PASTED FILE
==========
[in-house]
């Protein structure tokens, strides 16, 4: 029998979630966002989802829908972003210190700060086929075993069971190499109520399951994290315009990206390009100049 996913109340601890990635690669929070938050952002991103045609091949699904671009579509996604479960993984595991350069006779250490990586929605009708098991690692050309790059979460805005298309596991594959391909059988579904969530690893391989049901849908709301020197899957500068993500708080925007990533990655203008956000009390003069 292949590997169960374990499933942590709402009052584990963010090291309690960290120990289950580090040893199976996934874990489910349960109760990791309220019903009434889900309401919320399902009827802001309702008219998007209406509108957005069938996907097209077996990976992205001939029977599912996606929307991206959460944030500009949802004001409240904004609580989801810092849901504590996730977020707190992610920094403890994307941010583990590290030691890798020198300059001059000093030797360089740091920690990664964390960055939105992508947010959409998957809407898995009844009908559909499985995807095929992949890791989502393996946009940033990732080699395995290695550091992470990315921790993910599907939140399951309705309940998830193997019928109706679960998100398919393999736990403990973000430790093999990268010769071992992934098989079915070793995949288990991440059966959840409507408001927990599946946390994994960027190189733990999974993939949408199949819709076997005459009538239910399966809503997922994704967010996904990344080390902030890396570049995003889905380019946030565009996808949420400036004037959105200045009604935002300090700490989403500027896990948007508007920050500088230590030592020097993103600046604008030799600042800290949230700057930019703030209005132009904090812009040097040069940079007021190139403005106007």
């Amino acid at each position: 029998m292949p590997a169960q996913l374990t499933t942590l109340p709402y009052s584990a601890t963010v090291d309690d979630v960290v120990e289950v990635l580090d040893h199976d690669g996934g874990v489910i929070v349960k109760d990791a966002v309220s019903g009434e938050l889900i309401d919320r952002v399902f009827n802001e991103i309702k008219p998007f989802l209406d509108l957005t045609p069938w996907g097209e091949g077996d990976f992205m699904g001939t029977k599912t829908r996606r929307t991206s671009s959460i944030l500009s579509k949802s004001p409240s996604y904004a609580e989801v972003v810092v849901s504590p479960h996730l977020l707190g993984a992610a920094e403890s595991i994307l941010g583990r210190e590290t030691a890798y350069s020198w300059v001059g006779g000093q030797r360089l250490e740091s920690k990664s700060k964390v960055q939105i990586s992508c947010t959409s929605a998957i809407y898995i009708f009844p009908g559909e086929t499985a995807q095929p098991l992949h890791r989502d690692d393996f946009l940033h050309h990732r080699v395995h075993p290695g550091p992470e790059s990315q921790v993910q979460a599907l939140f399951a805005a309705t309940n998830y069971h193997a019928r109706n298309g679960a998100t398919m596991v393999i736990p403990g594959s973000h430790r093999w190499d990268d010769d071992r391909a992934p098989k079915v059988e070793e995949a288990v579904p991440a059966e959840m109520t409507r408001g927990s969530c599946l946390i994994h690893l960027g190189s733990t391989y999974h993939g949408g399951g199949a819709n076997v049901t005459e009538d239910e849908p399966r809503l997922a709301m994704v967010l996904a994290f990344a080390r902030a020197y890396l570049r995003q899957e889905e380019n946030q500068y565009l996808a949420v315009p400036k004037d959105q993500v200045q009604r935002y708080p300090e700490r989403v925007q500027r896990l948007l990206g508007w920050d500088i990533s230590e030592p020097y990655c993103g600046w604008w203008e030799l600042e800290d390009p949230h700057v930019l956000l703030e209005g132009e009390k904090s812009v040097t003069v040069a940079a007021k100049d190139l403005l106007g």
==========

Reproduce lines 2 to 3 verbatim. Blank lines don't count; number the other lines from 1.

């Protein structure tokens, strides 16, 4: 029998979630966002989802829908972003210190700060086929075993069971190499109520399951994290315009990206390009100049 996913109340601890990635690669929070938050952002991103045609091949699904671009579509996604479960993984595991350069006779250490990586929605009708098991690692050309790059979460805005298309596991594959391909059988579904969530690893391989049901849908709301020197899957500068993500708080925007990533990655203008956000009390003069 292949590997169960374990499933942590709402009052584990963010090291309690960290120990289950580090040893199976996934874990489910349960109760990791309220019903009434889900309401919320399902009827802001309702008219998007209406509108957005069938996907097209077996990976992205001939029977599912996606929307991206959460944030500009949802004001409240904004609580989801810092849901504590996730977020707190992610920094403890994307941010583990590290030691890798020198300059001059000093030797360089740091920690990664964390960055939105992508947010959409998957809407898995009844009908559909499985995807095929992949890791989502393996946009940033990732080699395995290695550091992470990315921790993910599907939140399951309705309940998830193997019928109706679960998100398919393999736990403990973000430790093999990268010769071992992934098989079915070793995949288990991440059966959840409507408001927990599946946390994994960027190189733990999974993939949408199949819709076997005459009538239910399966809503997922994704967010996904990344080390902030890396570049995003889905380019946030565009996808949420400036004037959105200045009604935002300090700490989403500027896990948007508007920050500088230590030592020097993103600046604008030799600042800290949230700057930019703030209005132009904090812009040097040069940079007021190139403005106007």
């Amino acid at each position: 029998m292949p590997a169960q996913l374990t499933t942590l109340p709402y009052s584990a601890t963010v090291d309690d979630v960290v120990e289950v990635l580090d040893h199976d690669g996934g874990v489910i929070v349960k109760d990791a966002v309220s019903g009434e938050l889900i309401d919320r952002v399902f009827n802001e991103i309702k008219p998007f989802l209406d509108l957005t045609p069938w996907g097209e091949g077996d990976f992205m699904g001939t029977k599912t829908r996606r929307t991206s671009s959460i944030l500009s579509k949802s004001p409240s996604y904004a609580e989801v972003v810092v849901s504590p479960h996730l977020l707190g993984a992610a920094e403890s595991i994307l941010g583990r210190e590290t030691a890798y350069s020198w300059v001059g006779g000093q030797r360089l250490e740091s920690k990664s700060k964390v960055q939105i990586s992508c947010t959409s929605a998957i809407y898995i009708f009844p009908g559909e086929t499985a995807q095929p098991l992949h890791r989502d690692d393996f946009l940033h050309h990732r080699v395995h075993p290695g550091p992470e790059s990315q921790v993910q979460a599907l939140f399951a805005a309705t309940n998830y069971h193997a019928r109706n298309g679960a998100t398919m596991v393999i736990p403990g594959s973000h430790r093999w190499d990268d010769d071992r391909a992934p098989k079915v059988e070793e995949a288990v579904p991440a059966e959840m109520t409507r408001g927990s969530c599946l946390i994994h690893l960027g190189s733990t391989y999974h993939g949408g399951g199949a819709n076997v049901t005459e009538d239910e849908p399966r809503l997922a709301m994704v967010l996904a994290f990344a080390r902030a020197y890396l570049r995003q899957e889905e380019n946030q500068y565009l996808a949420v315009p400036k004037d959105q993500v200045q009604r935002y708080p300090e700490r989403v925007q500027r896990l948007l990206g508007w920050d500088i990533s230590e030592p020097y990655c993103g600046w604008w203008e030799l600042e800290d390009p949230h700057v930019l956000l703030e209005g132009e009390k904090s812009v040097t003069v040069a940079a007021k100049d190139l403005l106007g």